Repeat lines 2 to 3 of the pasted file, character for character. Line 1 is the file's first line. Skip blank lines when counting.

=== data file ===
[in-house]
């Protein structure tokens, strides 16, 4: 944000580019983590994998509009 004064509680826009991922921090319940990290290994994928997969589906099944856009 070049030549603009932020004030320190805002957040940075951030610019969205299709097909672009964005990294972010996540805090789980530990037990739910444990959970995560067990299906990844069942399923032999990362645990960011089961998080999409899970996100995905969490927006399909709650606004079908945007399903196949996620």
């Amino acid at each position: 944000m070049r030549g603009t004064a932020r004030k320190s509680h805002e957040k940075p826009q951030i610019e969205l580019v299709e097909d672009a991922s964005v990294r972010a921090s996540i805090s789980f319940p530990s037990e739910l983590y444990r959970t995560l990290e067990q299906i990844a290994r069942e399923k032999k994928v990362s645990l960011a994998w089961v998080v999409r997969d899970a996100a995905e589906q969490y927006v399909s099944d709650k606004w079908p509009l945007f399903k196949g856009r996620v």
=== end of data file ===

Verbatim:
């Protein structure tokens, strides 16, 4: 944000580019983590994998509009 004064509680826009991922921090319940990290290994994928997969589906099944856009 070049030549603009932020004030320190805002957040940075951030610019969205299709097909672009964005990294972010996540805090789980530990037990739910444990959970995560067990299906990844069942399923032999990362645990960011089961998080999409899970996100995905969490927006399909709650606004079908945007399903196949996620």
């Amino acid at each position: 944000m070049r030549g603009t004064a932020r004030k320190s509680h805002e957040k940075p826009q951030i610019e969205l580019v299709e097909d672009a991922s964005v990294r972010a921090s996540i805090s789980f319940p530990s037990e739910l983590y444990r959970t995560l990290e067990q299906i990844a290994r069942e399923k032999k994928v990362s645990l960011a994998w089961v998080v999409r997969d899970a996100a995905e589906q969490y927006v399909s099944d709650k606004w079908p509009l945007f399903k196949g856009r996620v």